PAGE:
Report knocks state's property tax system
SALEM — A new report from the Center for Budget and Policy Priorities is critical of Oregon's property tax limits, which could be a target of reform in 2019.
The new report, released July 25, examined Oregon and three other states — Michigan, Massachusetts and New York — with limits on property taxes.
The limits have driven cities and counties to squeeze revenue out of fees and charges that disproportionately affect low-income people, the authors of the report from the Washington, D.C., think tank argue.
Oregon's unusual, and complex, system was enacted through a series of ballot measures in the 1990s.
Supporters say the limits protect taxpayers from sharp annual increases in property taxes and require local governments to be thrifty.
But detractors say the system, which among other caps and restrictions, typically taxes owners on the assessed value of a property — rather than its real market value — creates significant disparities in property taxes, even between similar properties in the same area.
In May, Gov. Kate Brown expressed interest in working with state lawmakers to make changes to the system next year, when the Legislature convenes for a roughly five-month-long budget writing session.
Lawmakers have proposed tweaks to the scheme in previous sessions. Any changes to the state constitution, as a property tax overhaul would require, need a referral to voters for their approval.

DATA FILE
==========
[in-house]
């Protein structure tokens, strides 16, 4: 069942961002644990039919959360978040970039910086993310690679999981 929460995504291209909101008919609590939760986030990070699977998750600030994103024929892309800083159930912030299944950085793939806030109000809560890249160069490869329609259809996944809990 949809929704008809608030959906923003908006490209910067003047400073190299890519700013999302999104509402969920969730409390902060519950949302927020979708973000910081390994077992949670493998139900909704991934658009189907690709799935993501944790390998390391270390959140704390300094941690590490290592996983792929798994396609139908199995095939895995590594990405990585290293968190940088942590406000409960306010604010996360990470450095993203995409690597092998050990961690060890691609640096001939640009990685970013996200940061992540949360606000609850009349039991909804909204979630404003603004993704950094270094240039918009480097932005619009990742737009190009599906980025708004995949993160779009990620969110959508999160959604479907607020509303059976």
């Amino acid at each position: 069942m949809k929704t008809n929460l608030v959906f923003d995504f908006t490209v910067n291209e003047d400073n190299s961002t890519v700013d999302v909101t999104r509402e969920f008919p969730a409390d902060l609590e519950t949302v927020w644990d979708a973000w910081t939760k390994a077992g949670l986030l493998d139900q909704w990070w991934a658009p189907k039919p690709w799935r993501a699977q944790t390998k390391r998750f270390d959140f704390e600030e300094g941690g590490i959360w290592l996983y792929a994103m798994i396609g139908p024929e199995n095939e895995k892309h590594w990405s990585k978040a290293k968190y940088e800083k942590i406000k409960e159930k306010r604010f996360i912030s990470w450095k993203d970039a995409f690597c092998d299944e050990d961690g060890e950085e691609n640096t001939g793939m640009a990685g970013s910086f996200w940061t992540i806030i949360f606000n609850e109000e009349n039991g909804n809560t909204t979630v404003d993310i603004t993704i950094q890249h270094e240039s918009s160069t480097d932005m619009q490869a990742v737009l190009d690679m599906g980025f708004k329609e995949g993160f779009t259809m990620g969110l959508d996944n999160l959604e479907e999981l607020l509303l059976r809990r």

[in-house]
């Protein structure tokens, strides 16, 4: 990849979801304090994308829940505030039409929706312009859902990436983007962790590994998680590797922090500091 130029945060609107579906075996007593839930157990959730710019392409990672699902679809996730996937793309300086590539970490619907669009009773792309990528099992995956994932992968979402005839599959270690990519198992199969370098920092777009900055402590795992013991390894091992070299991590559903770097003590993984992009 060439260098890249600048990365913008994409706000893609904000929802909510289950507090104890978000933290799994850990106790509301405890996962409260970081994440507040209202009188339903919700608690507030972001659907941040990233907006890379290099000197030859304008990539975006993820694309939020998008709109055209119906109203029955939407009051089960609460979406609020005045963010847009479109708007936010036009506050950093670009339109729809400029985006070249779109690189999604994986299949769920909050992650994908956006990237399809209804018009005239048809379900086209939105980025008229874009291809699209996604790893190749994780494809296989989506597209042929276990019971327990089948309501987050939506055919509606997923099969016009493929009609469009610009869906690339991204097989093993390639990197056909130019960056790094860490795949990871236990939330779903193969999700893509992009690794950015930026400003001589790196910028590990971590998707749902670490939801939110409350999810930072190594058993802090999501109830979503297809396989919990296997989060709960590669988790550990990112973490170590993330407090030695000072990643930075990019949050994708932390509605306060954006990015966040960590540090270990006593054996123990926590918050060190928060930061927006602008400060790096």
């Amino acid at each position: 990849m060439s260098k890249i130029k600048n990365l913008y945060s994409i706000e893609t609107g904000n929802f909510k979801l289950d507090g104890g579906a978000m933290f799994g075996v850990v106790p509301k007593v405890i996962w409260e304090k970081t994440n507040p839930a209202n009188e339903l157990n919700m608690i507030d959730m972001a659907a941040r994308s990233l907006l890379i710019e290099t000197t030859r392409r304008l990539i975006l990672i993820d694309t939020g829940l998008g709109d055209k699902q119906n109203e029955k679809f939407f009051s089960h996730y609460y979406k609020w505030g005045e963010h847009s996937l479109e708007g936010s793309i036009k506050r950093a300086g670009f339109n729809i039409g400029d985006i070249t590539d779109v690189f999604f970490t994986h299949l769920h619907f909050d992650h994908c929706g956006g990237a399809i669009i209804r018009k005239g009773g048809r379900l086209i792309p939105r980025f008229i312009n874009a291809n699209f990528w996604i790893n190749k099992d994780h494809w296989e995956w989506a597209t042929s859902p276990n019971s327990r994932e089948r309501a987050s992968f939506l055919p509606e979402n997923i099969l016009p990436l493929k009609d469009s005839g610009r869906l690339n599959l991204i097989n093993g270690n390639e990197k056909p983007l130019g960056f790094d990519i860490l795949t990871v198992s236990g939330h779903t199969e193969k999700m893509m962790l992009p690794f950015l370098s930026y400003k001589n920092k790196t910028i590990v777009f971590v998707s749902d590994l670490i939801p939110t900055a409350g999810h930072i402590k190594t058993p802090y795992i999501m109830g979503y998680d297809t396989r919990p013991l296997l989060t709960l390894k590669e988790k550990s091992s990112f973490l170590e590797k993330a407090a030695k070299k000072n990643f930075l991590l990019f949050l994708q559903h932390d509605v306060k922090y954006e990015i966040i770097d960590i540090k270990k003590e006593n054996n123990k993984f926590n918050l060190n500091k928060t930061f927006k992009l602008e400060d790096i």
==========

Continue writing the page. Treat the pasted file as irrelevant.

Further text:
Localities can ask voters for additional levies to fund services, but advocates argue that the system has adversely affected school funding, to the detriment of students.
"Oregon schools have never recovered from the damage wrought by the property tax limits enacted in the 1990s," Daniel Hauser, a policy analyst with the Oregon Center for Public Policy, said in a statement released in conjunction with the report. "The Oregon Legislature failed to fully make up for the loss of property tax revenue, and a whole generation of Oregonians have paid the price."
To support services such as schools and police, localities have increasingly relied on new fees and service charges, which can be more burdensome for low-income residents, the study found.
"For example, a $50 fee to participate in the school band is harder to pay for a parent working at minimum wage than for a millionaire," the authors write.
In 1977, local governments in Oregon got about 16.7 percent of their revenues from fees and charges. By 2015, that share had leapt to 26.6 percent.
The study recommends states with property tax limits re-examine their systems.
"Every state with a property tax limit would do well to examine the consequences of its limit and consider relaxing or repealing it," the study says. "States can employ more targeted alternatives, such as circuit breakers (which provide refunds to households whose property taxes are deemed too high) and homestead exemptions (which exempt a flat amount of home value from the tax), to relieve property taxes for seniors and others who might have difficulty affording them."
Wendy Johnson, a lobbyist for the League of Oregon Cities, says her group is surveying its members and considering whether property tax reform will again be among its legislative priorities for the long 2019 session.